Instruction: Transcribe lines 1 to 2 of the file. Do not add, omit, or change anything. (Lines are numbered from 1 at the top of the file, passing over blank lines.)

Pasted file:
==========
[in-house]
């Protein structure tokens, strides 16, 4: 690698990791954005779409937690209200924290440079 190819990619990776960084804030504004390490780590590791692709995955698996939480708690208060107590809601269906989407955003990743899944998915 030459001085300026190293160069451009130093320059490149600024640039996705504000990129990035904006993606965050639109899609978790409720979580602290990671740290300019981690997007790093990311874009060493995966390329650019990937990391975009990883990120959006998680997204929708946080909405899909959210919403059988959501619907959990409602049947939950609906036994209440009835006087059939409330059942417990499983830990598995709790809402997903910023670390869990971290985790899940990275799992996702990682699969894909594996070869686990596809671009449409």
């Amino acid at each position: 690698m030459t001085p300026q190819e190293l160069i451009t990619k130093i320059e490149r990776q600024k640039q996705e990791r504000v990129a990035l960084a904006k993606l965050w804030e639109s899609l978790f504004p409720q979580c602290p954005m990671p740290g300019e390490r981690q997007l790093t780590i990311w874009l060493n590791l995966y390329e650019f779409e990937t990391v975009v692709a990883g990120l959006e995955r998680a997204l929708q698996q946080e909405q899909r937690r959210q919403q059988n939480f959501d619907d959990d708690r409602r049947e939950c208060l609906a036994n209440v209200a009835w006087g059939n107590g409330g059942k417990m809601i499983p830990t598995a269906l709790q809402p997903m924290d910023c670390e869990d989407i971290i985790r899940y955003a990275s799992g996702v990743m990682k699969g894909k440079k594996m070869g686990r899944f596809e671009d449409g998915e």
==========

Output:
[in-house]
């Protein structure tokens, strides 16, 4: 690698990791954005779409937690209200924290440079 190819990619990776960084804030504004390490780590590791692709995955698996939480708690208060107590809601269906989407955003990743899944998915 030459001085300026190293160069451009130093320059490149600024640039996705504000990129990035904006993606965050639109899609978790409720979580602290990671740290300019981690997007790093990311874009060493995966390329650019990937990391975009990883990120959006998680997204929708946080909405899909959210919403059988959501619907959990409602049947939950609906036994209440009835006087059939409330059942417990499983830990598995709790809402997903910023670390869990971290985790899940990275799992996702990682699969894909594996070869686990596809671009449409």